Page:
Baking Up Some Mighty Fine Market Disruption

Hugh MacLeod on his South African wine client, and how blogging helped move the needle:

Blogging doubled Stormhoek sales in less than twelve months.
I have been saying this for years, and still not everybody believes me: “Blogs are a good way of making things happen indirectly.”
No, bloggers and their friends didn’t start suddenly descending on supermarkets, buying the wine in large numbers. That’s not how it works.
What happened is that by interfacing with the blogosphere, it fundementally changed how Stormhoek looked at treating their primary customers (the supermarket chains) and the end-users (the supermarkets’ customers).
i.e. It caused an internal disruption, both within the company and the actual trade. Wine drinkers’ basic purchasing habits didn’t change because of the meme, but the meme allowed Stormhoek to align itself more closely with said habits.
You have to remember: there are hundreds of thousands of vinyards in the world, all trying to sell to the twelve or so mass market wine buyers in the UK. So you need a story that cuts through the clutter.
And the best stories have market disruption baked-in.
With the disruption, came a new and different story that the supermarket buyers and the importers wanted to hear. Telling the story made the sales process easier. With easier sales, the curve was raised.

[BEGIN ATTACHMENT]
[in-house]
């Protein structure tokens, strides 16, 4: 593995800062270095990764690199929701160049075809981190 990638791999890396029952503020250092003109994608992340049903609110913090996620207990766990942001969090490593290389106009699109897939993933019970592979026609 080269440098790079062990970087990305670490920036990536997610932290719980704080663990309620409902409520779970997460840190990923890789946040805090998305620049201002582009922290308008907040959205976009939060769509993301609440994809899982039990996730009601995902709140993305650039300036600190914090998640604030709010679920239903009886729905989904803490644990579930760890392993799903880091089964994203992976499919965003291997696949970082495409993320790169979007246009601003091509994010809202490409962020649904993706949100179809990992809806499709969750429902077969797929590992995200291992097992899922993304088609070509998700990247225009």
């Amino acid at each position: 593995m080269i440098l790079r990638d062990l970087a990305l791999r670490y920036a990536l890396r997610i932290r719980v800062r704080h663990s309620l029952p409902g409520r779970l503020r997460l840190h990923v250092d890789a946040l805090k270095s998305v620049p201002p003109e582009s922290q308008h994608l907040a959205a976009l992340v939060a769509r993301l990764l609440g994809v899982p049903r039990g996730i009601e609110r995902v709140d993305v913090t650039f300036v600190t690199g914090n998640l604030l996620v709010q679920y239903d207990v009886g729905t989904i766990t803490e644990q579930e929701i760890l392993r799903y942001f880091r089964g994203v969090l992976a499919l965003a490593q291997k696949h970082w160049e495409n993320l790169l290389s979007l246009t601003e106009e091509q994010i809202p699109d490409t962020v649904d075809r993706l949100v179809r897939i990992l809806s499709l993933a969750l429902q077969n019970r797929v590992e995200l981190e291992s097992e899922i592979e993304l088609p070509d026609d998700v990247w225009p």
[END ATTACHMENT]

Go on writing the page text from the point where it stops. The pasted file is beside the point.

So my advice with business blogs is not to think of them as sales channels, but as disruption channels. Much more effective.

I have to wonder if the success described above would have happened had it been someone other than Hugh behind the keyboard. Gaping Void has HUGE traffic, which the wine blog in question directly benefits from.



About David Burn

I wrote my first ad for a political candidate when I was 17 years old. She won her race and I felt the seductive power of advertising for the first time. Today—after working for seven agencies in five states—I am head of brand strategy and creative at Bonehook in Portland, Oregon.